Condition of the ball is fielding unit’s responsibility, says Shane McDermott
Not only bowlers but even the fielders will also slip up in the infancy stages of the new playing condition (ban on saliva) being implemented, according to Shane McDermott, the fielding coach of the Sri Lankan team.
“Fielders also assist the bowlers greatly. The ball and its condition is normally the responsibility of the fielding unit and typically 1-2 players are identified to ensure it’s done well,”
Shane McDermott, speaking exclusively over telephone from Australia (held up there because of COVID-19) said on Wednesday.
“I feel (as it’s the same for both teams) all players will adjust accordingly to ensure the safety of others is adhered to ultimately allowing the game to start again after these difficult times. I am sure the umpires and match referees will take this into consideration accordingly.”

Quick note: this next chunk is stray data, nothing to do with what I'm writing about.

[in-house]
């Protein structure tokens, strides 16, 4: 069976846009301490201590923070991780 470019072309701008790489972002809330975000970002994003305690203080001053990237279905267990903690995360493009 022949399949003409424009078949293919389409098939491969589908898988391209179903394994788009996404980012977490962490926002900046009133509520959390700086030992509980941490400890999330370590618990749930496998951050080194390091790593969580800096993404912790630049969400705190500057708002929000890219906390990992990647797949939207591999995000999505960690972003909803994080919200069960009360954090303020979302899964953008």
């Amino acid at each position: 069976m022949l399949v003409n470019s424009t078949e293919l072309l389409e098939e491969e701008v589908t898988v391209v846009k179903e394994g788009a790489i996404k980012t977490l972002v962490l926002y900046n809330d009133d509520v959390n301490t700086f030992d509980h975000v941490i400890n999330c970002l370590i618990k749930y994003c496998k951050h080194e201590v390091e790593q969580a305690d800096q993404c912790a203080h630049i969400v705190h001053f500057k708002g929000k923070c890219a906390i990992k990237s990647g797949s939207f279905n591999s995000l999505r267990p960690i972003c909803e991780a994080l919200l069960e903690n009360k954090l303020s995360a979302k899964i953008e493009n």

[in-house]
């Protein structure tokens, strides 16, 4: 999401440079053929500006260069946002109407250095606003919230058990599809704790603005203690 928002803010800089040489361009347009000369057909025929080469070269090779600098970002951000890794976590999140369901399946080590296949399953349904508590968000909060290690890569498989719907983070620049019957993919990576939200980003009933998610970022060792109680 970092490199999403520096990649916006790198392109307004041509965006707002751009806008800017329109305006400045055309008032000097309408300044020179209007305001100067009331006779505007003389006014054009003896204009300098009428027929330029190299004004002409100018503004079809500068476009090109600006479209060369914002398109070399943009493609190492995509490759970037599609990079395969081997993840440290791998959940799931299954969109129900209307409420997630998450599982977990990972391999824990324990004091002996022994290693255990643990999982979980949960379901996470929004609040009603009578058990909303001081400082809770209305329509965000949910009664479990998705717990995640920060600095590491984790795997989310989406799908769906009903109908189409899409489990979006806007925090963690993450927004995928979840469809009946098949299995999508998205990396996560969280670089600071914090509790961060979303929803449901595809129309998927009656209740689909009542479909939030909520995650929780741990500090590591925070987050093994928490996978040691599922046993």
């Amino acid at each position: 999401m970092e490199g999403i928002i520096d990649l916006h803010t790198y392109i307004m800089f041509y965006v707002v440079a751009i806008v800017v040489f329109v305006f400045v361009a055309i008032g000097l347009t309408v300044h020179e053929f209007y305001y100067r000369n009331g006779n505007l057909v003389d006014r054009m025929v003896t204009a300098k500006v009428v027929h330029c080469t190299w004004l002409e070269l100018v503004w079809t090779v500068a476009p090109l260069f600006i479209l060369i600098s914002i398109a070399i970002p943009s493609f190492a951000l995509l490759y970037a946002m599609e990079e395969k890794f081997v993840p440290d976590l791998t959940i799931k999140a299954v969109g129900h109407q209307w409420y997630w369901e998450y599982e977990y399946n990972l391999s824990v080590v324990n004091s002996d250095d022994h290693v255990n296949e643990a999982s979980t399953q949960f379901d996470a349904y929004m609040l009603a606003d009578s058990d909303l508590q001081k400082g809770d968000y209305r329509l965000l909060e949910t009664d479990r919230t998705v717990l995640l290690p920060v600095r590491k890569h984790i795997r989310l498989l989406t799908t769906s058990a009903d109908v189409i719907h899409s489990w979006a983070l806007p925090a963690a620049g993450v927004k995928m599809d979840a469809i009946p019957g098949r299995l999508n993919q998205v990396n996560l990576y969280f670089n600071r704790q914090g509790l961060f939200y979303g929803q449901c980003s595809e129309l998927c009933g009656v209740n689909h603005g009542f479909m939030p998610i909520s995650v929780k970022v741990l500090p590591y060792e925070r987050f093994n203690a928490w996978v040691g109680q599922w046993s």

“Shining the ball is an art that teams have been trying to master for over 100 years and this is a new challenge they will just have to accept and move on.”
“Simply the rubbing of the ball on clothing (shirt, trouser, sleeve) vigorously over time is hard work and takes effort but the ball is polished…good teams with players who buy in (especially red ball cricket) are normally the ones who can get the ball to swing in most conditions,” he further added.
“Ultimately shining the ball at times takes saliva but at times teams attempt to keep it as dry as possible and its condition comes down to shear hard work buffering it on the players’ attire…,” McDermott signed off.